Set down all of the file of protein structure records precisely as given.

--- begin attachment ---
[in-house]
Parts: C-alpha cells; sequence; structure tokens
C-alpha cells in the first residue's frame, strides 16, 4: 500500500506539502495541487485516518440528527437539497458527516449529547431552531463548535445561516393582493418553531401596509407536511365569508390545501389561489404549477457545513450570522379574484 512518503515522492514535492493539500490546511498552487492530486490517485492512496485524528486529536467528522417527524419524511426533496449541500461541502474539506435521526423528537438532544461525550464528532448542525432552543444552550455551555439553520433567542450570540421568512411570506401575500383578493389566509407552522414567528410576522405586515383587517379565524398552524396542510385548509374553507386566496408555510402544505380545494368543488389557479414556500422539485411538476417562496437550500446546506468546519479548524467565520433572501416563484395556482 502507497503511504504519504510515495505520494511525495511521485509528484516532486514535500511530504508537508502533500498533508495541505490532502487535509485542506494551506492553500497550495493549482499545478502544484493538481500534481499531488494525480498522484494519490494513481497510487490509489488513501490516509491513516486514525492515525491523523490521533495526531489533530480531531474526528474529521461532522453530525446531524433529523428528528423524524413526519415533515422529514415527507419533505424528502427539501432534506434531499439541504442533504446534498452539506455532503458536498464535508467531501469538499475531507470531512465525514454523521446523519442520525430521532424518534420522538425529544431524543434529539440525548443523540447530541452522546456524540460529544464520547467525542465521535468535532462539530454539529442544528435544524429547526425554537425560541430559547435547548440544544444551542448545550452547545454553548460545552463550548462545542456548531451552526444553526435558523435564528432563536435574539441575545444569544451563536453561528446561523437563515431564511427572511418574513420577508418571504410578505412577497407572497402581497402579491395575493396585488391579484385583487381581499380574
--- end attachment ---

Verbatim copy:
[in-house]
Parts: C-alpha cells; sequence; structure tokens
C-alpha cells in the first residue's frame, strides 16, 4: 500500500506539502495541487485516518440528527437539497458527516449529547431552531463548535445561516393582493418553531401596509407536511365569508390545501389561489404549477457545513450570522379574484 512518503515522492514535492493539500490546511498552487492530486490517485492512496485524528486529536467528522417527524419524511426533496449541500461541502474539506435521526423528537438532544461525550464528532448542525432552543444552550455551555439553520433567542450570540421568512411570506401575500383578493389566509407552522414567528410576522405586515383587517379565524398552524396542510385548509374553507386566496408555510402544505380545494368543488389557479414556500422539485411538476417562496437550500446546506468546519479548524467565520433572501416563484395556482 502507497503511504504519504510515495505520494511525495511521485509528484516532486514535500511530504508537508502533500498533508495541505490532502487535509485542506494551506492553500497550495493549482499545478502544484493538481500534481499531488494525480498522484494519490494513481497510487490509489488513501490516509491513516486514525492515525491523523490521533495526531489533530480531531474526528474529521461532522453530525446531524433529523428528528423524524413526519415533515422529514415527507419533505424528502427539501432534506434531499439541504442533504446534498452539506455532503458536498464535508467531501469538499475531507470531512465525514454523521446523519442520525430521532424518534420522538425529544431524543434529539440525548443523540447530541452522546456524540460529544464520547467525542465521535468535532462539530454539529442544528435544524429547526425554537425560541430559547435547548440544544444551542448545550452547545454553548460545552463550548462545542456548531451552526444553526435558523435564528432563536435574539441575545444569544451563536453561528446561523437563515431564511427572511418574513420577508418571504410578505412577497407572497402581497402579491395575493396585488391579484385583487381581499380574